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Don’t Be Afraid To Fail, Or Tell The Truth

Parenting is hard. It’s amazing and totally worthwhile, but it is hard. Not only do we need to ensure that our children eat healthily, get plenty of rest, stay active, do their best, and use their gifts. We also need to teach them to be good humans! Because ultimately, they will grow up and be out in this world interacting with other people – people that aren’t there to watch out for them like we are. Parenting is hard. And two of the hardest (let’s be honest, there are a lot of hard things to teach our kids) things to teach our kids is how to be honest people, and not to be afraid of failing.


I did my homework. And I cleaned up my room. I cleaned up the dog poop already. Yep, all lies. And, what gets me is that they are unnecessary lies – I’m going to find out you didn’t do these things, so why lie about them?

Kids tell lies because they don’t want to get in trouble, they don’t want to hurt someone’s feelings, or they want to make themselves look good. In the case of the lies noted above, the lie was told likely because the chore should have been done already – meaning they didn’t want to get in trouble because they didn’t do the chore.

No dice kid, you are now in trouble for not doing the chore and for lying about it. But how can we help our children learn to put the brakes on lying? Here are a few tips:

  • Reward The Truth: When your child tells the truth, reward and praise them. For example, when you ask the homework question, and they reply that they didn’t do their homework. Thank them for telling the truth (and then give them the nudge to get their homework done).
  • Model The Truth: Again, parenting is hard – if you want your children to be honest. You also need to be honest as well. Kids listen – all the time! If they hear you telling little white lies, they will start to think it is okay and do the same. So, own up to the truth yourself.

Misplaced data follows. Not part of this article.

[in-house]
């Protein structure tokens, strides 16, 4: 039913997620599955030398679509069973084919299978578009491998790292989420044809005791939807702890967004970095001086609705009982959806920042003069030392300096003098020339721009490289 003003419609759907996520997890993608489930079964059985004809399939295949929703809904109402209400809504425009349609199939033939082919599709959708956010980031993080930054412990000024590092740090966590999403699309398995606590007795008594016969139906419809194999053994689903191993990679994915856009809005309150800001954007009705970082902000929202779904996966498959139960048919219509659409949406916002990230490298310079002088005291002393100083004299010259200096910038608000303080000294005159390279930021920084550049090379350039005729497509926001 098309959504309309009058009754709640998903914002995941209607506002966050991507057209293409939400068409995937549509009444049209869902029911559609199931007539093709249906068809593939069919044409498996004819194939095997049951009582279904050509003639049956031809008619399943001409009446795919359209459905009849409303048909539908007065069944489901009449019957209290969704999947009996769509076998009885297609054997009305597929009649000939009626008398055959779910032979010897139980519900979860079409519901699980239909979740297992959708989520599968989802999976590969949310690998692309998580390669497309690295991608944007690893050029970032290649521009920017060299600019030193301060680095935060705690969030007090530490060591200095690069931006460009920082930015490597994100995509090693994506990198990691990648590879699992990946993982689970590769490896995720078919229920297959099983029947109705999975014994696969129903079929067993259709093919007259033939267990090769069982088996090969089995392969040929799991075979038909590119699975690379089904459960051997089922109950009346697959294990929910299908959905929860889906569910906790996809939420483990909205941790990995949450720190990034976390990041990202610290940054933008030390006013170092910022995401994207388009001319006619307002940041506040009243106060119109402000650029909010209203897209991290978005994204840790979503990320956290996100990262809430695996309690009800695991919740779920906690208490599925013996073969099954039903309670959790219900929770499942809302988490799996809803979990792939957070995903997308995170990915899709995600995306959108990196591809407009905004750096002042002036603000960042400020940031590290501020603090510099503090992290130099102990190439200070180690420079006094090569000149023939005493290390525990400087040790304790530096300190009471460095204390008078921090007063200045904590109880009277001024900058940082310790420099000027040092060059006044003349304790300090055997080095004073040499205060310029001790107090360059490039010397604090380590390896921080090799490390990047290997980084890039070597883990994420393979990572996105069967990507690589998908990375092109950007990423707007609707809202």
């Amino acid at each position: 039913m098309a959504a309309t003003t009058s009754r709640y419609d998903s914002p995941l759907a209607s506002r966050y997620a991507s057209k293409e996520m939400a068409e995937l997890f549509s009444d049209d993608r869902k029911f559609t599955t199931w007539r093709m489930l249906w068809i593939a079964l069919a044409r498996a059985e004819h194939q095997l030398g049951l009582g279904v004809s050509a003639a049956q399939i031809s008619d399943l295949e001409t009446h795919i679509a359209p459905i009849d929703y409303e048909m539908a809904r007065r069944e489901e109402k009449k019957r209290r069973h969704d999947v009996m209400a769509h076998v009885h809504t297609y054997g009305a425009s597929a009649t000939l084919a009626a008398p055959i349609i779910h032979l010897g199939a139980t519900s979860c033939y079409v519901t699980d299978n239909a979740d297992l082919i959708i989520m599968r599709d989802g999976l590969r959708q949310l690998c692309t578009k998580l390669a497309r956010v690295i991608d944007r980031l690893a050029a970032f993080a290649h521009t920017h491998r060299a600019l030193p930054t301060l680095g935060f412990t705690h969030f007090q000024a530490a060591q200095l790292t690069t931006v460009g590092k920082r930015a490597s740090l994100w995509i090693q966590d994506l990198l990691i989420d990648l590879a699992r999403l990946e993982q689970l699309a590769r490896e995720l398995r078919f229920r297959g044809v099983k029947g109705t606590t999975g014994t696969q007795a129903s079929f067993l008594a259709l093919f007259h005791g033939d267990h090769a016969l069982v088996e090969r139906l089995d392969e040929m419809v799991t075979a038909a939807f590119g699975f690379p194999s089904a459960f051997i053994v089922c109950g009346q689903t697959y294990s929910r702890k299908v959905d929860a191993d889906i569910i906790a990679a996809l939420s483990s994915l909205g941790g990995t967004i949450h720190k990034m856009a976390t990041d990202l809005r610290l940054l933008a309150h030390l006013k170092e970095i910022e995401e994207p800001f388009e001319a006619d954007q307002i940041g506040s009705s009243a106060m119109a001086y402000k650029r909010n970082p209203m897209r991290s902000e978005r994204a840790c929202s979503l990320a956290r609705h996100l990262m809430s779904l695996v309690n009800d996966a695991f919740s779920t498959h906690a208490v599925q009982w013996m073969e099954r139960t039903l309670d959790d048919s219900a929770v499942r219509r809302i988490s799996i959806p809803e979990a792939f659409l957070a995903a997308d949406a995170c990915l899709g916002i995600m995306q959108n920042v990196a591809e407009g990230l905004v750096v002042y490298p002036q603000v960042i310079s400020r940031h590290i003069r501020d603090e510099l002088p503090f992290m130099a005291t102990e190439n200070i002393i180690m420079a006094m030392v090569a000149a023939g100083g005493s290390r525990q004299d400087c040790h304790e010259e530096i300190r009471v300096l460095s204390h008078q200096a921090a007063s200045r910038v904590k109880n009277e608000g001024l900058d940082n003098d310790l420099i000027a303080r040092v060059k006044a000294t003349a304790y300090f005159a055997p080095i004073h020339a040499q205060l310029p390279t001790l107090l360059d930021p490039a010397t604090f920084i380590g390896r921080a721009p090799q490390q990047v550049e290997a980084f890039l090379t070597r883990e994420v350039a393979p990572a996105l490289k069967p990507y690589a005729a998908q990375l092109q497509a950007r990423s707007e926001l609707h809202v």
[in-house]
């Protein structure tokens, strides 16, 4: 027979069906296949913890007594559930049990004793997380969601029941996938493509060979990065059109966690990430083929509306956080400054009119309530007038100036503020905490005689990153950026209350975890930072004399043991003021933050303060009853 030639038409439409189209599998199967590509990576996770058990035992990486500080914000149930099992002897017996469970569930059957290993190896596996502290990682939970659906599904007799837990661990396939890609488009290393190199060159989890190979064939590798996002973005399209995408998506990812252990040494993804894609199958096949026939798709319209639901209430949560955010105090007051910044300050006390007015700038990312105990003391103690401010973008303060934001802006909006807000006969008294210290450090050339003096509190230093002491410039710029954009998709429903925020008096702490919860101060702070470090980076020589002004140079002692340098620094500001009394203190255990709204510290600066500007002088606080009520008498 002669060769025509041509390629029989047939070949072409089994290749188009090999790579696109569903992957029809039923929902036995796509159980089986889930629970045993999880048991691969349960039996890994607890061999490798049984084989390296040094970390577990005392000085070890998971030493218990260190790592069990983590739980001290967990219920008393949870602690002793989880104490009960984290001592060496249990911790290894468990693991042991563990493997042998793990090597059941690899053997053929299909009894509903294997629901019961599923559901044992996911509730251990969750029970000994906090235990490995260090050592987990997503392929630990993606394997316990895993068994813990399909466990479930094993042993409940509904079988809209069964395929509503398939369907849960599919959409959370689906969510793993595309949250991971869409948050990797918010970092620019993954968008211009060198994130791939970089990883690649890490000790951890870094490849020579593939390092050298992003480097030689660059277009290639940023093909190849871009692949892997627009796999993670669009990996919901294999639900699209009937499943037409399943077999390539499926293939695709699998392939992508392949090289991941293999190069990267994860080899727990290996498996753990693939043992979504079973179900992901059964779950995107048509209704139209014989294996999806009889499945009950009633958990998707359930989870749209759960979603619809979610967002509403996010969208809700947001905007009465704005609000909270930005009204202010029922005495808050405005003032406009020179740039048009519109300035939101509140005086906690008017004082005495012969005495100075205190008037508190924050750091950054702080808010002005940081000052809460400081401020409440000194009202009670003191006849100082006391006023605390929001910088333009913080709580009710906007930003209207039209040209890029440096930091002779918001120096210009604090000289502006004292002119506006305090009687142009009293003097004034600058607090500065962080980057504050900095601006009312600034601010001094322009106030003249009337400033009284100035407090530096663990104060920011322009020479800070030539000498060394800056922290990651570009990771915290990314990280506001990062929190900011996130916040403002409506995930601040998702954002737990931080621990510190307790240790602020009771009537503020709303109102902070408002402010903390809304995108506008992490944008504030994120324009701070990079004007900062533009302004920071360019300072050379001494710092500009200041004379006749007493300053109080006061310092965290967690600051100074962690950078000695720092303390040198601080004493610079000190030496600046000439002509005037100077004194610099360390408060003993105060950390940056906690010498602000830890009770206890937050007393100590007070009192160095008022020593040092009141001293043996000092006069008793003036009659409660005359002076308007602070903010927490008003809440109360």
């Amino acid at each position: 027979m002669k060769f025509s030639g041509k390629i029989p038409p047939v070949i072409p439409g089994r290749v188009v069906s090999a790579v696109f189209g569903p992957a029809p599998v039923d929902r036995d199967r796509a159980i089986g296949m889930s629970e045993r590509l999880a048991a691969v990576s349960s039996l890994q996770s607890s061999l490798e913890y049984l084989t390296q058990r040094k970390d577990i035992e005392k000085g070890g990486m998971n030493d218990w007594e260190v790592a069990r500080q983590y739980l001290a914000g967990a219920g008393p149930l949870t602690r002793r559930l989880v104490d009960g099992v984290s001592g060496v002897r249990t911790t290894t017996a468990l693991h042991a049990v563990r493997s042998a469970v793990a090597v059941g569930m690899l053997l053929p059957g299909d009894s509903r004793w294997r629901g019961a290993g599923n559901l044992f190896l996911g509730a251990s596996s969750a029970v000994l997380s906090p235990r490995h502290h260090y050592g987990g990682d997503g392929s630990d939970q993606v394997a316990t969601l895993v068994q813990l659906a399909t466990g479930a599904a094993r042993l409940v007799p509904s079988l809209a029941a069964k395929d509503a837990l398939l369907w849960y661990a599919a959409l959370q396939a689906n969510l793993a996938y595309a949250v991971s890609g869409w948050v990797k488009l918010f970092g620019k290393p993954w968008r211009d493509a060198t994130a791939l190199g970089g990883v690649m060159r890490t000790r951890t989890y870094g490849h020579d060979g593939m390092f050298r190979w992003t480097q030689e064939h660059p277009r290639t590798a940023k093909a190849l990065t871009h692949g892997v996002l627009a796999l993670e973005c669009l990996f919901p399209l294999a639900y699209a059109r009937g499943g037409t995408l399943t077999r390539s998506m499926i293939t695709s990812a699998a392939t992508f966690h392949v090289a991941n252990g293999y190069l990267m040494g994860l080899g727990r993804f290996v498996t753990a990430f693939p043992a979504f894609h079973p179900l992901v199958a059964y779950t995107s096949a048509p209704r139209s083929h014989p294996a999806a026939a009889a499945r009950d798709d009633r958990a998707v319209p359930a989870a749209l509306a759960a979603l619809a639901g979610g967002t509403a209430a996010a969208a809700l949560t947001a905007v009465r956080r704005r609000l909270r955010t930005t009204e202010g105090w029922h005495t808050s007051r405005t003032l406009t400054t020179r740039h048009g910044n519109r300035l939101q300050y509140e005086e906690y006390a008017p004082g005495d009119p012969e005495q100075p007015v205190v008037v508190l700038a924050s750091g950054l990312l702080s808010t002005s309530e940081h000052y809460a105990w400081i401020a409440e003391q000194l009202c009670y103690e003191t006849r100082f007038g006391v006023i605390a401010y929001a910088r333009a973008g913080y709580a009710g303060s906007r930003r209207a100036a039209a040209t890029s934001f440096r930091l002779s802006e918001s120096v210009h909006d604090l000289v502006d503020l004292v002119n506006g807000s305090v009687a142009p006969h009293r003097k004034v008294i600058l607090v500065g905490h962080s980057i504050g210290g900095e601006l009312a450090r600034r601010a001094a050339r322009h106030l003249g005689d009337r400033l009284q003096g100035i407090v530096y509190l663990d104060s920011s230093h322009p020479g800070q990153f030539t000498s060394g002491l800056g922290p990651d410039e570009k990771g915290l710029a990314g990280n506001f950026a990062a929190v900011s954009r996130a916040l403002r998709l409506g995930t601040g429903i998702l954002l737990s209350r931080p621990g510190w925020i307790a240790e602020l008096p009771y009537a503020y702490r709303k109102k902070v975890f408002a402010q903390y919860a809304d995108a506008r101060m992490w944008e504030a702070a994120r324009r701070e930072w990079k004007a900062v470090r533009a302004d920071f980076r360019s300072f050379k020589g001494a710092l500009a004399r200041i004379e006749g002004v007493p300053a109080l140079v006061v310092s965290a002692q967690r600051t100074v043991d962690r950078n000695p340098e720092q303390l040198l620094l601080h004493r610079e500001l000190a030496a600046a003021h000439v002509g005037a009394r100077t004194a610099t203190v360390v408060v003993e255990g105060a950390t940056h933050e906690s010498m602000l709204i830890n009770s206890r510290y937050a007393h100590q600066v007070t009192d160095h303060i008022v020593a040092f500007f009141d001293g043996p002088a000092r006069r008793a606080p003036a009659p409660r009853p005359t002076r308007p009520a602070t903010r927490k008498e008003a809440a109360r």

• Give Consequences For Not Telling The Truth: The truth has a way of coming out. We all know this from when we were kids. Well, it’s still true today. And when that truth comes out, there should be consequences for lying. Consequences that demonstrate that you don’t tolerate lying….and that it’s better to tell the truth upfront.
  • Talk About The Importance Of Honesty: Lies can ruin relationships, and kids need to understand this. Have conversations with them about what lying can do to friendships or parent/child relationships. Help them understand that a lie can cause a major lack of trust between two people. That can be hard to repair.
  • Be Open To Hearing Their Truth: The truths that children must tell are not always what we want to hear. But it is important, as parents, to listen to our children and to understand where they are coming from. Creating this type of relationship will help children feel more comfortable telling the truth to their parents.

Don’t Be Afraid To Fail